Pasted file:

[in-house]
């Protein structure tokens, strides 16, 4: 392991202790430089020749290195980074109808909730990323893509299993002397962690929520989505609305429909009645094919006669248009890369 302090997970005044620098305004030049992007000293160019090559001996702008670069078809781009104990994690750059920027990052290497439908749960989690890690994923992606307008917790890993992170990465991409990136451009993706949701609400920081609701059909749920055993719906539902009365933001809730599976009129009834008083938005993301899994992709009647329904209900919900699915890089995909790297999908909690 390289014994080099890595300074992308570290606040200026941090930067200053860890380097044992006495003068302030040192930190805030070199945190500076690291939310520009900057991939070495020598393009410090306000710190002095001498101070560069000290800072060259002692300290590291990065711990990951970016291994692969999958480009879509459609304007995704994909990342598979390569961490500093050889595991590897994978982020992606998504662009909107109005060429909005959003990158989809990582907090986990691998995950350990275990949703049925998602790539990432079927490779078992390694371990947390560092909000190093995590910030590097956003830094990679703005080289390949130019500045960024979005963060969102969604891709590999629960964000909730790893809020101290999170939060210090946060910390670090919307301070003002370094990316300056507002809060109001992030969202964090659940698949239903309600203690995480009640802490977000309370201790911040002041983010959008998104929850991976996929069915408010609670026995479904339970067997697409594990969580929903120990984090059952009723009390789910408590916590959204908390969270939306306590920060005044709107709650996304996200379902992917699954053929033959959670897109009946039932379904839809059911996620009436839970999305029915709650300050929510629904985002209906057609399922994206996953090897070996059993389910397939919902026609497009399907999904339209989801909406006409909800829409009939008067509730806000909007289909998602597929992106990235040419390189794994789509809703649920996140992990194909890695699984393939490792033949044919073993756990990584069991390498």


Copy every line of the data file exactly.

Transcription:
[in-house]
């Protein structure tokens, strides 16, 4: 392991202790430089020749290195980074109808909730990323893509299993002397962690929520989505609305429909009645094919006669248009890369 302090997970005044620098305004030049992007000293160019090559001996702008670069078809781009104990994690750059920027990052290497439908749960989690890690994923992606307008917790890993992170990465991409990136451009993706949701609400920081609701059909749920055993719906539902009365933001809730599976009129009834008083938005993301899994992709009647329904209900919900699915890089995909790297999908909690 390289014994080099890595300074992308570290606040200026941090930067200053860890380097044992006495003068302030040192930190805030070199945190500076690291939310520009900057991939070495020598393009410090306000710190002095001498101070560069000290800072060259002692300290590291990065711990990951970016291994692969999958480009879509459609304007995704994909990342598979390569961490500093050889595991590897994978982020992606998504662009909107109005060429909005959003990158989809990582907090986990691998995950350990275990949703049925998602790539990432079927490779078992390694371990947390560092909000190093995590910030590097956003830094990679703005080289390949130019500045960024979005963060969102969604891709590999629960964000909730790893809020101290999170939060210090946060910390670090919307301070003002370094990316300056507002809060109001992030969202964090659940698949239903309600203690995480009640802490977000309370201790911040002041983010959008998104929850991976996929069915408010609670026995479904339970067997697409594990969580929903120990984090059952009723009390789910408590916590959204908390969270939306306590920060005044709107709650996304996200379902992917699954053929033959959670897109009946039932379904839809059911996620009436839970999305029915709650300050929510629904985002209906057609399922994206996953090897070996059993389910397939919902026609497009399907999904339209989801909406006409909800829409009939008067509730806000909007289909998602597929992106990235040419390189794994789509809703649920996140992990194909890695699984393939490792033949044919073993756990990584069991390498």